Scully’s approach to art is bolstered by an infectious, and seemingly infallible self-belief. And he doesn’t do creative block, apart from one ‘dreadful’ year after he graduated from university. ‘I made 25 paintings and destroyed them all, and the world is probably a better place for that,’ he says. That episode aside, Scully doesn’t have time for self-deprecation or ‘bellyaching’, a resilience he attributes to his grandmother, an Irish immigrant who, according to Scully, worked 18 hours a day, raised seven children and ‘never once complained.’
Scully’s paintings are rendered with force, exude force and leave the rest to be reckoned with. In footage of the artist at work, he appears to be in some form of rhythmic and spiritual combat with his paintings. ‘In my work, structure and emotion rage simultaneously, and that’s a very incongruous mixture,’ he says. ‘I am madly physical’, he says. ‘People say I’m exhausting.’
‘In my work, structure and emotion rage simultaneously, and that’s a very incongruous mixture’
The artist makes a swift, impassioned pivot to politics, a subject he’s been long engaged in. In his teens, Scully made posters for the CND [Campaign for Nuclear Disarmament]. He has also frequently taken aim at America’s gun culture and, in 2008, he designed billboards for the Obama campaign (one of his paintings boasts wall space in the Obamas’ house). More recently, he’s jumped on the Biden bandwagon, again, in the form of billboards. ‘For Hillary [Clinton], I thought she was going to win so easily I didn’t bother, but she lost. If Joe wins, this will prove that if when I put a billboard up, the person wins. It’s called narcissistic science,’ Scully quips.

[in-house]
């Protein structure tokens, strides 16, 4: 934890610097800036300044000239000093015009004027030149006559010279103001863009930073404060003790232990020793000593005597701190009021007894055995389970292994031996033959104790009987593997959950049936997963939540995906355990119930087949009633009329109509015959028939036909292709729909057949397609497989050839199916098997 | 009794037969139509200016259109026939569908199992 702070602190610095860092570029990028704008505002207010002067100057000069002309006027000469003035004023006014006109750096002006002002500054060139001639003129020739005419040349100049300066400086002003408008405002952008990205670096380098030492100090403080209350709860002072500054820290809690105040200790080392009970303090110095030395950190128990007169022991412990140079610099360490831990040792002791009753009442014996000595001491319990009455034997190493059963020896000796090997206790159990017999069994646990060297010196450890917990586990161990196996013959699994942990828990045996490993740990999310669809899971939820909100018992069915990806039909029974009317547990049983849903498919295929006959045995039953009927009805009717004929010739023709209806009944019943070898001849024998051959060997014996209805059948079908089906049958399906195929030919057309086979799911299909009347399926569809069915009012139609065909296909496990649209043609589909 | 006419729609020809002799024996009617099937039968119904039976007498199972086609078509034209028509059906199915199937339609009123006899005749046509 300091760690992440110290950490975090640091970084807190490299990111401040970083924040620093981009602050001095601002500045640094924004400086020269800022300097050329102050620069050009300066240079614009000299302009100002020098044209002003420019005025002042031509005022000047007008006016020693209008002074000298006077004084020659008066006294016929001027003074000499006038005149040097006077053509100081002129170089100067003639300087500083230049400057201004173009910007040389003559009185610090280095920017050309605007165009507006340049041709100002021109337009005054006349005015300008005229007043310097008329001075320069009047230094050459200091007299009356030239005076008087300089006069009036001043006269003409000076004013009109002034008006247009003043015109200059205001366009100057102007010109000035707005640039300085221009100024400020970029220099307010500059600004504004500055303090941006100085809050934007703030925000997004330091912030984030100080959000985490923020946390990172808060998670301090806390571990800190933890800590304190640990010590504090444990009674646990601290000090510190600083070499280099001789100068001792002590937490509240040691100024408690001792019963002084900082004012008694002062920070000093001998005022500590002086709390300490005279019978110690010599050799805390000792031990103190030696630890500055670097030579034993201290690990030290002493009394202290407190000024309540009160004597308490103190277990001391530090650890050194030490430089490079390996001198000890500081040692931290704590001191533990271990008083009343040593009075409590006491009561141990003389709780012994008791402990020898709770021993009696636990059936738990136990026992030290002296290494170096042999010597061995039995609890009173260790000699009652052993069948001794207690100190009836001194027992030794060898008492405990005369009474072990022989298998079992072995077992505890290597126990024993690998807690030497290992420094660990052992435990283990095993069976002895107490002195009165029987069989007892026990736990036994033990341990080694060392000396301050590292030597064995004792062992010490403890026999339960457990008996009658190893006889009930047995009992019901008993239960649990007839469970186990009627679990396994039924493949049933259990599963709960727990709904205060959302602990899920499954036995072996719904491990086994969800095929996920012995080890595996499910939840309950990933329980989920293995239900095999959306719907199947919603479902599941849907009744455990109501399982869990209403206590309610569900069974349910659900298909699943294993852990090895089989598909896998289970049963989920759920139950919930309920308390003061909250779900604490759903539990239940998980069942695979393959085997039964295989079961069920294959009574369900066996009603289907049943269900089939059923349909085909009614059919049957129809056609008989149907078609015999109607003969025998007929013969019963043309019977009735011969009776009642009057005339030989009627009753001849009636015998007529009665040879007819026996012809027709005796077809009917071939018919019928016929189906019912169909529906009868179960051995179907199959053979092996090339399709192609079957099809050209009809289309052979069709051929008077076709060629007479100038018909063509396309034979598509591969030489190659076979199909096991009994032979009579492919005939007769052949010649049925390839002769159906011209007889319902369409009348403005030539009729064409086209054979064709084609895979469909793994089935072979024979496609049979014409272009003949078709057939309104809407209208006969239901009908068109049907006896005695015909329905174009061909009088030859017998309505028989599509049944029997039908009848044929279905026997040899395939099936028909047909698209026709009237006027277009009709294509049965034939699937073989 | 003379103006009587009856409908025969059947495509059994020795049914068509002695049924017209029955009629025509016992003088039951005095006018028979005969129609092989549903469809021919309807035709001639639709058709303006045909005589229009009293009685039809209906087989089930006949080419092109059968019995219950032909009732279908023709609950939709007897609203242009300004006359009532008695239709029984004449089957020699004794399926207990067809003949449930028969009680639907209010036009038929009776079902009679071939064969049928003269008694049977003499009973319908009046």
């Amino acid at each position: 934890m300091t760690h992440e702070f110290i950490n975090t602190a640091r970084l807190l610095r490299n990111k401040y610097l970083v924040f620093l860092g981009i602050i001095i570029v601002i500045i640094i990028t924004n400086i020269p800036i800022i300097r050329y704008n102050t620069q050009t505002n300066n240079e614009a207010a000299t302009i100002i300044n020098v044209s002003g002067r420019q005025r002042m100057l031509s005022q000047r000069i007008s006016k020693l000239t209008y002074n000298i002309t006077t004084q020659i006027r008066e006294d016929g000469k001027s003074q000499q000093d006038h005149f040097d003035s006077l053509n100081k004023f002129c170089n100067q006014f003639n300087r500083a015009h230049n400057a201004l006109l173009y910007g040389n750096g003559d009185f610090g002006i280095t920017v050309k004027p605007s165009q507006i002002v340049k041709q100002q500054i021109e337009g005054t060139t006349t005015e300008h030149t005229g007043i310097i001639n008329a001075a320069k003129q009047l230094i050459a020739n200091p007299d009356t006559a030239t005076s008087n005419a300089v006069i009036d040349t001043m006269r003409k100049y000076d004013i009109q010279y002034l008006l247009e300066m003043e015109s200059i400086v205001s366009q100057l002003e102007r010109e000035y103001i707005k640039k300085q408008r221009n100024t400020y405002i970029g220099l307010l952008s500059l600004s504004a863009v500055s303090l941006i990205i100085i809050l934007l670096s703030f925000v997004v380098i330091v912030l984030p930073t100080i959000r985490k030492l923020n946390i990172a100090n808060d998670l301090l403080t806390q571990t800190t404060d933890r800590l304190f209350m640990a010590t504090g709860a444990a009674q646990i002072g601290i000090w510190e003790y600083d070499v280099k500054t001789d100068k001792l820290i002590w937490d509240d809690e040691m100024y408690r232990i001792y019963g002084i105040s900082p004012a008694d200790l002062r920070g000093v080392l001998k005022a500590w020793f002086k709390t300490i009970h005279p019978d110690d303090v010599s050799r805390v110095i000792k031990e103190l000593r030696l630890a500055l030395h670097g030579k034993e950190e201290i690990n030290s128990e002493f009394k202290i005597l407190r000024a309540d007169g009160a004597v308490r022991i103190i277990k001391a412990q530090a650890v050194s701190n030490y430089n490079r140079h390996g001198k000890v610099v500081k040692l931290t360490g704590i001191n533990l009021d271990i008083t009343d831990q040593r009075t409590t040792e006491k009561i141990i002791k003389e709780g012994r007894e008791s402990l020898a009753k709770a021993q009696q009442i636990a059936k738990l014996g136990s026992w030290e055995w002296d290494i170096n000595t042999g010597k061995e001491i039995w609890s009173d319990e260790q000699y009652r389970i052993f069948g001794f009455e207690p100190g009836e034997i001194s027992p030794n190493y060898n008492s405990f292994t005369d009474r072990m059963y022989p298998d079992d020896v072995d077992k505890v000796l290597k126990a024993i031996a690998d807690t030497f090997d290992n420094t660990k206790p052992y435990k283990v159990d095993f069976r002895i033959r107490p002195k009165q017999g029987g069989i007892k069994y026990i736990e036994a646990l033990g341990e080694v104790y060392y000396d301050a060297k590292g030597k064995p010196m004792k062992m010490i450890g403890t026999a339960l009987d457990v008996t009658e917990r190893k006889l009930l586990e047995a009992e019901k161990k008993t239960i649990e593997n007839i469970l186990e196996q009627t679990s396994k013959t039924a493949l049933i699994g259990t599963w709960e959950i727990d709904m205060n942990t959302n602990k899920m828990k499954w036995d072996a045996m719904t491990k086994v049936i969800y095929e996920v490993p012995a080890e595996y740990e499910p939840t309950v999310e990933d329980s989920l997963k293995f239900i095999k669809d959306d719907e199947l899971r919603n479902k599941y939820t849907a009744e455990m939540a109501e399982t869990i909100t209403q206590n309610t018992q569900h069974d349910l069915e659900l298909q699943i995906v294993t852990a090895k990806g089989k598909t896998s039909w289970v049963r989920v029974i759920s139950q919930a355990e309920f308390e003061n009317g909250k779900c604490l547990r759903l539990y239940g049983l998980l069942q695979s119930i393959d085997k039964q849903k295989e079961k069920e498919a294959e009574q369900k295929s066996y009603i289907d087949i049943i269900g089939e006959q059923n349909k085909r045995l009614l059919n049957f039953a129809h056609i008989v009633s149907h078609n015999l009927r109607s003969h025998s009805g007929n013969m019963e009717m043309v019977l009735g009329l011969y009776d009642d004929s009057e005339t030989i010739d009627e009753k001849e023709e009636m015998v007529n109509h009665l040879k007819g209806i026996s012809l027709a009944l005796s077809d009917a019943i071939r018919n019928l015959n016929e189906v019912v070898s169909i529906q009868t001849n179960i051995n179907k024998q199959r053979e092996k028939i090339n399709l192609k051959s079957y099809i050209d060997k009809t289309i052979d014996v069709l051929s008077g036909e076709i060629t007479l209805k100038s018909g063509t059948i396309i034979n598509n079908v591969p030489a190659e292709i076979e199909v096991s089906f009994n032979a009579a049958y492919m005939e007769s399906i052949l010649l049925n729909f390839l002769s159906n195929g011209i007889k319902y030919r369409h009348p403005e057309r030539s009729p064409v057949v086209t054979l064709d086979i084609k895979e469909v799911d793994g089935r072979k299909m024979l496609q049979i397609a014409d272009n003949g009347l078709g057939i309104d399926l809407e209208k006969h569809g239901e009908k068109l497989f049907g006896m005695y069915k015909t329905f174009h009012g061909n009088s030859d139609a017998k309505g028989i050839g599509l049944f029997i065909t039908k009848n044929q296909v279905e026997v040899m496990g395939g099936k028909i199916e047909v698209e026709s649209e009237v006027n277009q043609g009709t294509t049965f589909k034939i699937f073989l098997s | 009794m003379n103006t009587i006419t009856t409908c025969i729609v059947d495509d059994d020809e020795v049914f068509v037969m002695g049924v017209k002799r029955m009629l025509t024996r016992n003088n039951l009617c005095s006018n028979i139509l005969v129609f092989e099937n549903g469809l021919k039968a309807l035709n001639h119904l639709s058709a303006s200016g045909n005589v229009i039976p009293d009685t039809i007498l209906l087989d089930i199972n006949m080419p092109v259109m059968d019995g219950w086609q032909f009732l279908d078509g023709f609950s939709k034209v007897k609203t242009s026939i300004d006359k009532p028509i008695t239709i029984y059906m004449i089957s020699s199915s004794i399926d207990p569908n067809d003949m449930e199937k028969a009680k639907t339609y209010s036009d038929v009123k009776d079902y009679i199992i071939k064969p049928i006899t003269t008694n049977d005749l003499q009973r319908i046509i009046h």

Alongside his greatest hits in paint, Scully has demonstrated his aptitude in other media, translating his signature blocks, stripes and volumes into stone, steel, wood and glass. This is embodied in his current exhibition at Waldfrieden Sculpture Park in Wuppertal, Germany, an outdoor exhibition space founded by British artist and ‘old pal’ of Scully’s, Tony Cragg.
Scully’s show, ‘Insideoutside’ includes sculptures in steel, acrylic and copper, and an architectural tower of glass called Stack in conversation with his paintings. ‘The interesting thing about glass is it’s a wall you can see through. In a sense, it’s an object that’s not an object. It operates like a ghost or an angel between realms,’ he reflects. Consisting of eleven slabs of Murano glass, Stack looks as if Scully’s more vibrant painted units have dropped off the canvas, lost all opacity and re-stacked themselves in perfect order.
The artist shows no sign of sitting still. Alongside his Waldfrieden exhibition, he’s just signed with Galerie Thaddaeus Ropac, and will have a show of new work in their space in Marais, Paris in Spring 2021. He’s also just unveiled a major retrospective at the Hungarian National Gallery in Budapest, his first in Central Europe. ‘I’ve married into that country [Scully’s wife, artist Liliane Tomasko is of Hungarian descent], so it has a special significance for them and me,’ he says. Titled ‘Passenger’, the show charts Scully’s career from his early experiments in the 1960s, through his musings with Minimalism to his recent, unexpected shift to figuration, and a great deal in between.
If a Rothko pierces the soul, a Scully will cradle it. His work fuses the cold, hard-edged rigidity of Minimalism with the warm fallibility of humanity, and has, in turn, reformed the very spirit of abstraction. But to what does he attribute his success? ‘I’m kind of clever, and I’m also free. If you put those two things together, you get something.’ §